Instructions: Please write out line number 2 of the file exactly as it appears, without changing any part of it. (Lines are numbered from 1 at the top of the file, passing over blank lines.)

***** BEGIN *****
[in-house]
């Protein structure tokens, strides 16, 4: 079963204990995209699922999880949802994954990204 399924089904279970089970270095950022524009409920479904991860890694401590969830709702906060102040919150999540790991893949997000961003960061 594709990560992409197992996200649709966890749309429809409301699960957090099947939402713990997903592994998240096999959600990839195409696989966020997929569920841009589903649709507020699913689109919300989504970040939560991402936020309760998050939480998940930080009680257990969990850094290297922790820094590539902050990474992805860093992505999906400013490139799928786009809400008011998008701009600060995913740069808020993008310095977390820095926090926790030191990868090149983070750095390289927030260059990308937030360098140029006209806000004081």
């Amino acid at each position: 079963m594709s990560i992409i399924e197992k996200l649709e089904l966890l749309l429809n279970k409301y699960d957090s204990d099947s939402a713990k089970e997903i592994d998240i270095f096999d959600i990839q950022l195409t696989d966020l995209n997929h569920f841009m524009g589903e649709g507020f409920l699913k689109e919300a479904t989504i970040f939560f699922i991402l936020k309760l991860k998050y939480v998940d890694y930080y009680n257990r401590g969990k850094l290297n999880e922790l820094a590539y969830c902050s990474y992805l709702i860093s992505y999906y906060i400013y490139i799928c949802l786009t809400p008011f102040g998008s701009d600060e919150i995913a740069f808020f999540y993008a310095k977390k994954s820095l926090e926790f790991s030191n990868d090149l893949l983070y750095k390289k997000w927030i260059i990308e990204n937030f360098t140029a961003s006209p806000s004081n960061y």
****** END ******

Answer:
């Protein structure tokens, strides 16, 4: 079963204990995209699922999880949802994954990204 399924089904279970089970270095950022524009409920479904991860890694401590969830709702906060102040919150999540790991893949997000961003960061 594709990560992409197992996200649709966890749309429809409301699960957090099947939402713990997903592994998240096999959600990839195409696989966020997929569920841009589903649709507020699913689109919300989504970040939560991402936020309760998050939480998940930080009680257990969990850094290297922790820094590539902050990474992805860093992505999906400013490139799928786009809400008011998008701009600060995913740069808020993008310095977390820095926090926790030191990868090149983070750095390289927030260059990308937030360098140029006209806000004081």